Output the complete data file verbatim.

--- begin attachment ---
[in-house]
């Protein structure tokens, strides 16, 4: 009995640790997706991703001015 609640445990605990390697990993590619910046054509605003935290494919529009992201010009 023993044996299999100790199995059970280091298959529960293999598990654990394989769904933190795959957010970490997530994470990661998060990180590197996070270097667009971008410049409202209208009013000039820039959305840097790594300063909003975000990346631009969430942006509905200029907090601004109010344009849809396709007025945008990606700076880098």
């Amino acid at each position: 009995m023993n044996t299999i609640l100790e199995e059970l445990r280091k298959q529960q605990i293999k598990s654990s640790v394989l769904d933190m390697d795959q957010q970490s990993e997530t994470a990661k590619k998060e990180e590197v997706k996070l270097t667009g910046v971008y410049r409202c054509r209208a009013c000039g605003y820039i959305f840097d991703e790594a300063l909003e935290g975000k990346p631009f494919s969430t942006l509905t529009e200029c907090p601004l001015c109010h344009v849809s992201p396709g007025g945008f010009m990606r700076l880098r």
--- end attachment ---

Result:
[in-house]
């Protein structure tokens, strides 16, 4: 009995640790997706991703001015 609640445990605990390697990993590619910046054509605003935290494919529009992201010009 023993044996299999100790199995059970280091298959529960293999598990654990394989769904933190795959957010970490997530994470990661998060990180590197996070270097667009971008410049409202209208009013000039820039959305840097790594300063909003975000990346631009969430942006509905200029907090601004109010344009849809396709007025945008990606700076880098």
């Amino acid at each position: 009995m023993n044996t299999i609640l100790e199995e059970l445990r280091k298959q529960q605990i293999k598990s654990s640790v394989l769904d933190m390697d795959q957010q970490s990993e997530t994470a990661k590619k998060e990180e590197v997706k996070l270097t667009g910046v971008y410049r409202c054509r209208a009013c000039g605003y820039i959305f840097d991703e790594a300063l909003e935290g975000k990346p631009f494919s969430t942006l509905t529009e200029c907090p601004l001015c109010h344009v849809s992201p396709g007025g945008f010009m990606r700076l880098r």